The Dothan Eagle on the spike in coronavirus cases in Alabama:
From the early days of the coronavirus pandemic, health officials and government leaders beseeched the public to follow a set of guidelines and practices in an effort to “flatten the curve,” a reference to charts tracking the number of cases of COVID-19 over time.
Ten months later, we seem to have achieved that goal; the problem is that we’ve flattened the curve along the wrong axis of the line chart.
The recent surge in cases appears on the chart as a long spike, a chilling representation of a reality that’s clogged hospitals across the state.
Meanwhile, many of our leaders have fallen victim, as have many health care professionals. This week, mayors of at least four Alabama cities — Birmingham, Decatur, Auburn, and Florence — have tested positive for COVID-19.
“I made a mistake and spent time with our family,” Decatur Mayor Tab Bowling told the Decatur Daily. “We had Christmas together. We had meals together and sat around the table and we were not practicing the guidelines,” he said. “With that, now we have sickness. I believe that (family members outside our household) were the last to get it, so quite likely they received it from us. I certainly hope they’ll be OK.”
In Dothan this week, Mayor Mark Saliba and commissioners reminded residents that following the recommended guidelines is imperative — “whether you agree with them or not.”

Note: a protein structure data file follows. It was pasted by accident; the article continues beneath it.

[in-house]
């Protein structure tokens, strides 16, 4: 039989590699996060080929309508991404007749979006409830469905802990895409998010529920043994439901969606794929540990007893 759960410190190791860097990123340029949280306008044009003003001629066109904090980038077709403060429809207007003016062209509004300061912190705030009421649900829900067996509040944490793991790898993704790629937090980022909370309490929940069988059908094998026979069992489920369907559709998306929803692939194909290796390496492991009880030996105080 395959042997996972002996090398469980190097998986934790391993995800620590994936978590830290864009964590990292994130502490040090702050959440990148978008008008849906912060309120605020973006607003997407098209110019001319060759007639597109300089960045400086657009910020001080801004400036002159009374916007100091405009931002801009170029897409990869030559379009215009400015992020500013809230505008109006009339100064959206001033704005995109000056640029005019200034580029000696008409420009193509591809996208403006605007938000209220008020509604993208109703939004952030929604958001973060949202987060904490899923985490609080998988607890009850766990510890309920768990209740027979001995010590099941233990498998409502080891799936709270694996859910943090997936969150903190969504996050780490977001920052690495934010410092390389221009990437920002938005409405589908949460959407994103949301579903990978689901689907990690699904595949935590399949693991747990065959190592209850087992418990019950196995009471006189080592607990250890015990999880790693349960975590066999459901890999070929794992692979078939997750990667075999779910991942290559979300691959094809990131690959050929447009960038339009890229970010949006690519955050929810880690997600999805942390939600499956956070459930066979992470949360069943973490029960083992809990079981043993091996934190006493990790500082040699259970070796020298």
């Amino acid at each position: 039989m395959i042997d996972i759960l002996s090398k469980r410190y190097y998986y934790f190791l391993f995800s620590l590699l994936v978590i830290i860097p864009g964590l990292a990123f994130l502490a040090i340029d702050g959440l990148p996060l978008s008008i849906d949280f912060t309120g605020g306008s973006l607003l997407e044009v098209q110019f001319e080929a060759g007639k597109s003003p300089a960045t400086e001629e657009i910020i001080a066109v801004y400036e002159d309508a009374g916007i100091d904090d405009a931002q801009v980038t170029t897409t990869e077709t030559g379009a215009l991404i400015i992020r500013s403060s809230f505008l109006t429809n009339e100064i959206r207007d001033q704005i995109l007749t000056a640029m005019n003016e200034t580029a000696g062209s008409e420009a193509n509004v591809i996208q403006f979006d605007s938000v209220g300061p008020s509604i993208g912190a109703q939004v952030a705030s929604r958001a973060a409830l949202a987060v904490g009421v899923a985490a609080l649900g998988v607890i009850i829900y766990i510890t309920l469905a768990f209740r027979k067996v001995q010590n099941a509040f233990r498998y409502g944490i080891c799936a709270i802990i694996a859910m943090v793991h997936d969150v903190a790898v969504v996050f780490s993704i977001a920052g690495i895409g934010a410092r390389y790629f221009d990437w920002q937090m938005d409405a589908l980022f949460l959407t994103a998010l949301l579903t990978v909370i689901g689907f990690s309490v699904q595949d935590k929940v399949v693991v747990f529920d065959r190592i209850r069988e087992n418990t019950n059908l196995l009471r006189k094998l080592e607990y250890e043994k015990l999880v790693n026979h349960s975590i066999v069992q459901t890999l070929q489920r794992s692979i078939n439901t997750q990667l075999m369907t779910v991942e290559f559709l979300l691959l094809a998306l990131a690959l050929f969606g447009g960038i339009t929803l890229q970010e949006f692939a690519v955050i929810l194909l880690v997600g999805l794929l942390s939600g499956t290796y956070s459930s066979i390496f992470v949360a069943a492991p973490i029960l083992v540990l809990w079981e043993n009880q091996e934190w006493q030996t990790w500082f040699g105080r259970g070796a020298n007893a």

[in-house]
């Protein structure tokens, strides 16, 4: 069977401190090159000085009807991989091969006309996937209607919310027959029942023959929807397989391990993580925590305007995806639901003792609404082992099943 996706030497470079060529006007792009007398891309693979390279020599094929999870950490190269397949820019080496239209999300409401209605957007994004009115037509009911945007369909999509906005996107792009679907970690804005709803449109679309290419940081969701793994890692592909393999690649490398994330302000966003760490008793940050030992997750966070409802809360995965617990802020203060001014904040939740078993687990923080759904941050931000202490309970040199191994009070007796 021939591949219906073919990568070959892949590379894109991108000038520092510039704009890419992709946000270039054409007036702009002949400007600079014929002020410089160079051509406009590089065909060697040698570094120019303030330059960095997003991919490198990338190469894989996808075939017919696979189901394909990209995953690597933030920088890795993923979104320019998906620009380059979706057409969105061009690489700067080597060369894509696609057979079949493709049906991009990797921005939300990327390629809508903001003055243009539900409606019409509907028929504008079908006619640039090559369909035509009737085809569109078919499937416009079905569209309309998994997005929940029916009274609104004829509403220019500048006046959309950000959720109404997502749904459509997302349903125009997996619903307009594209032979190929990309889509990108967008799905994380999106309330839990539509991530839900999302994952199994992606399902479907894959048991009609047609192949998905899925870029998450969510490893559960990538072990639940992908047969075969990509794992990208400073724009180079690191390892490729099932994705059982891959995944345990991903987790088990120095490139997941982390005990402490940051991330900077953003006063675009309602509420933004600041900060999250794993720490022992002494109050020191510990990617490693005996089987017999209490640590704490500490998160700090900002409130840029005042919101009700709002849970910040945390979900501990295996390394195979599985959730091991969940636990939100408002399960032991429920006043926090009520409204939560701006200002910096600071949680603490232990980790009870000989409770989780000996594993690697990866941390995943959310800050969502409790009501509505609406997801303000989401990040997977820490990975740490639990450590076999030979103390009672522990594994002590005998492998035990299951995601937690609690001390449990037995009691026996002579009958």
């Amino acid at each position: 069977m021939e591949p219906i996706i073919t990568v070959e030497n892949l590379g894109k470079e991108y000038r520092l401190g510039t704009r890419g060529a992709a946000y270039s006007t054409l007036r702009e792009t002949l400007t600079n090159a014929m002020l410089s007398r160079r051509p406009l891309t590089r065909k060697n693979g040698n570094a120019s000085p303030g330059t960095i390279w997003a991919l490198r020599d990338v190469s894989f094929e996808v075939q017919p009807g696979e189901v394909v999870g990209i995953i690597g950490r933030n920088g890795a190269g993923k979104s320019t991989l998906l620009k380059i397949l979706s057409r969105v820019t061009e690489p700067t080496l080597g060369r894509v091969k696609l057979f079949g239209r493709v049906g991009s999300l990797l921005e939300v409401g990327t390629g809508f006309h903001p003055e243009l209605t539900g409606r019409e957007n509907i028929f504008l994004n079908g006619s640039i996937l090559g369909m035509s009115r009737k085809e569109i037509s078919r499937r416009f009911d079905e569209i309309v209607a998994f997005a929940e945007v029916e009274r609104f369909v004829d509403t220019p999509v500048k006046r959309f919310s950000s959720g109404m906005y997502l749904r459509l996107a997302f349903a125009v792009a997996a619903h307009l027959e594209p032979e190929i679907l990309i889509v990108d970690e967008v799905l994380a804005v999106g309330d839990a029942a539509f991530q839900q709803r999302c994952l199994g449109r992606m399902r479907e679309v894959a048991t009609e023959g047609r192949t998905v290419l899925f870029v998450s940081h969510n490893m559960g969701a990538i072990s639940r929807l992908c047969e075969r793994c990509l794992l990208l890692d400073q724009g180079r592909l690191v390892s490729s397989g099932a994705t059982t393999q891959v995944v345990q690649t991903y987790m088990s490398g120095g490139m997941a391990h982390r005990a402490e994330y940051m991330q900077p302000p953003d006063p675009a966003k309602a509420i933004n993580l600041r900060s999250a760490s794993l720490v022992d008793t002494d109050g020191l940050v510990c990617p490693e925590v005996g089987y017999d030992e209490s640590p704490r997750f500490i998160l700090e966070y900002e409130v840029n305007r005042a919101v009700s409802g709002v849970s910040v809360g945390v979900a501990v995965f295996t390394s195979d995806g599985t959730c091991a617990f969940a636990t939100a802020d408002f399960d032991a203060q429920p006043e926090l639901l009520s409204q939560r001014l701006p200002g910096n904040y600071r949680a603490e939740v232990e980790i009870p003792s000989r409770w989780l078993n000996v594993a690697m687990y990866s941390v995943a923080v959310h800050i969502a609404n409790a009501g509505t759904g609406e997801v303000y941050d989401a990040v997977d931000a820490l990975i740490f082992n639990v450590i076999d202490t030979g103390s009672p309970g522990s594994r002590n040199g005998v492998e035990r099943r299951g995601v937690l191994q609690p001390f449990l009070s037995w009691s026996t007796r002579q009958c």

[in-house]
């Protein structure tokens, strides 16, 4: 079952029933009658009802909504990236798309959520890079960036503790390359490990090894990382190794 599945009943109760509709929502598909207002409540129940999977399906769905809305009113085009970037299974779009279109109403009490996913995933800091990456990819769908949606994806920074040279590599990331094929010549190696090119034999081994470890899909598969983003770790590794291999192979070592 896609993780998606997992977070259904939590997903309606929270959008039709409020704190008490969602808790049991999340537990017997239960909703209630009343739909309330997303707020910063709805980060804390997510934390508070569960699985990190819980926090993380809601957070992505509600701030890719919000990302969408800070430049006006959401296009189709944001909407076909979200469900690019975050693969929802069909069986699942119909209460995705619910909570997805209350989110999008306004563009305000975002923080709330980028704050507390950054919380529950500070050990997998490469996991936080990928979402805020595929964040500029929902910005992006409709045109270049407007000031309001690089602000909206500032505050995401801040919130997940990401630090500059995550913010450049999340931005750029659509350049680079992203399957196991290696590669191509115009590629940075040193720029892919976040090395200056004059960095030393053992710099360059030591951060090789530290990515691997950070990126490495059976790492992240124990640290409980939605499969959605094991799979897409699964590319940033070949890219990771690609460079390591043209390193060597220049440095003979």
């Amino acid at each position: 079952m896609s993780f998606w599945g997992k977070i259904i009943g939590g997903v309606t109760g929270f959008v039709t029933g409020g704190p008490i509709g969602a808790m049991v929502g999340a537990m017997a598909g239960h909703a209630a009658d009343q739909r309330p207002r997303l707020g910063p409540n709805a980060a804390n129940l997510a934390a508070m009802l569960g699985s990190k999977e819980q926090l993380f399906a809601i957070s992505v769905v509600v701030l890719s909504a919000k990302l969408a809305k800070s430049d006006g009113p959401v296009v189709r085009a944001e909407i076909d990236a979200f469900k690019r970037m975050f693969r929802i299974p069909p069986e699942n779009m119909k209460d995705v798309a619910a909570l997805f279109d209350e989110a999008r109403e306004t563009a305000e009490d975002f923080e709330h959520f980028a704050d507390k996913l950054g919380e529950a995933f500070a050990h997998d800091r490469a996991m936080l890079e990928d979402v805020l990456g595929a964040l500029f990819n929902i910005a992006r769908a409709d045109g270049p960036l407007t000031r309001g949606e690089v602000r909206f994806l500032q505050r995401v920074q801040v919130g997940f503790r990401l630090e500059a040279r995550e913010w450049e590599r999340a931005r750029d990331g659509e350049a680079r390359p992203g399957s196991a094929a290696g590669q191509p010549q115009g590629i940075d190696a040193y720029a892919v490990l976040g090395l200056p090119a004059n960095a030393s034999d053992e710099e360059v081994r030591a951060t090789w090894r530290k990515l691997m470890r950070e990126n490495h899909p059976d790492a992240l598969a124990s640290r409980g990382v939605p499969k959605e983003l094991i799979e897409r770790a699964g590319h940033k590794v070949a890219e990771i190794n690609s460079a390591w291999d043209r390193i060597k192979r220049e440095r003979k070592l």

In the early days of the pandemic, Gov. Kay Ivey effectively shut down the state, ordering stores and restaurants closed and issuing a stay-at-home order. At the time, the situation was far less dire than it has become in recent weeks.
There’s been no public discussion of another shutdown thus far, but logic would suggest it isn’t out of the question.
Alabamians must redouble efforts to bring the spread of COVID-19 under control to keep more restrictive measures off the table.
The (Cookeville) Herald-Citizen on deploying COVID-19 vaccines in Tennessee:
Hundreds of health care workers and first responders in Putnam County received their first dose of the Pfizer-BioNTech or Moderna vaccine as soon as it became available a couple of weeks ago, and this week teachers and those ages 75 and older were given the opportunity to get vaccines at a drive-through clinic.
Since the COVID-19 virus came to Tennessee more than eight months ago, 8,600 of our friends and neighbors in Putnam County have tested positive, 166 have been hospitalized and 119 have lost their lives.
Cookeville Regional Medical Center staff have treated more than 1,000 COVID-19 patients from Putnam and surrounding counties.
Statewide, the highest percentage of deaths have been those ages 81 and older, closely followed by people from 71 to 80 years old.
We’re grateful that our state department of health officials decided to target our most vulnerable populations with vaccines that have been authorized by the FDA for emergency use.
Byrdstown doctor William Todd, who also recently received his first dose of the Moderna COVID-19 vaccine, told us last week that these vaccines are among the most effective ever produced and called the vaccines “a bright ray of hope in this cold, dark winter that we all face.”
It will take many months to get the vaccine into the arms of people across our state and nation. It will still be important to social distance, wash our hands and wear a mask when we are in close contact with other people.
But if these vaccines have a chance at preventing infections and saving lives, we think it’s worth a shot.